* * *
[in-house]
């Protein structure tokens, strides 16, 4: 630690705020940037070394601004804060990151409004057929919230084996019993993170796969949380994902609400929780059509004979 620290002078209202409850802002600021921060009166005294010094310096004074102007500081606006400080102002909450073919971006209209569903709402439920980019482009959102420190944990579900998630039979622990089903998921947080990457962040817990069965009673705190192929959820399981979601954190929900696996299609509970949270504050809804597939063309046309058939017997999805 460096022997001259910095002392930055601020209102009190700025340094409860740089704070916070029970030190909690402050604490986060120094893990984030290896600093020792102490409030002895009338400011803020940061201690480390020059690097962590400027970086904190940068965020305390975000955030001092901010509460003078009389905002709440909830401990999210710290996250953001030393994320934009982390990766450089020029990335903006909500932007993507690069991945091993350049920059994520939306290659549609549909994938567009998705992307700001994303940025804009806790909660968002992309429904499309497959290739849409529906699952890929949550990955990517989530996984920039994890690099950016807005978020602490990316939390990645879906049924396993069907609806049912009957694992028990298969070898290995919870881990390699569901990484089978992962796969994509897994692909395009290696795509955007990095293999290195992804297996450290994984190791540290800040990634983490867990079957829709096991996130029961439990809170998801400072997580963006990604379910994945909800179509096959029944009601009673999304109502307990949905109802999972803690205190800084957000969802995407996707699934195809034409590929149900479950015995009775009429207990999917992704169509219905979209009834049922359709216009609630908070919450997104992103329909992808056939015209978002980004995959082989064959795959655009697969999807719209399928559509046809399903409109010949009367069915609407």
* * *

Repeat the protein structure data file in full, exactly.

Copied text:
[in-house]
């Protein structure tokens, strides 16, 4: 630690705020940037070394601004804060990151409004057929919230084996019993993170796969949380994902609400929780059509004979 620290002078209202409850802002600021921060009166005294010094310096004074102007500081606006400080102002909450073919971006209209569903709402439920980019482009959102420190944990579900998630039979622990089903998921947080990457962040817990069965009673705190192929959820399981979601954190929900696996299609509970949270504050809804597939063309046309058939017997999805 460096022997001259910095002392930055601020209102009190700025340094409860740089704070916070029970030190909690402050604490986060120094893990984030290896600093020792102490409030002895009338400011803020940061201690480390020059690097962590400027970086904190940068965020305390975000955030001092901010509460003078009389905002709440909830401990999210710290996250953001030393994320934009982390990766450089020029990335903006909500932007993507690069991945091993350049920059994520939306290659549609549909994938567009998705992307700001994303940025804009806790909660968002992309429904499309497959290739849409529906699952890929949550990955990517989530996984920039994890690099950016807005978020602490990316939390990645879906049924396993069907609806049912009957694992028990298969070898290995919870881990390699569901990484089978992962796969994509897994692909395009290696795509955007990095293999290195992804297996450290994984190791540290800040990634983490867990079957829709096991996130029961439990809170998801400072997580963006990604379910994945909800179509096959029944009601009673999304109502307990949905109802999972803690205190800084957000969802995407996707699934195809034409590929149900479950015995009775009429207990999917992704169509219905979209009834049922359709216009609630908070919450997104992103329909992808056939015209978002980004995959082989064959795959655009697969999807719209399928559509046809399903409109010949009367069915609407």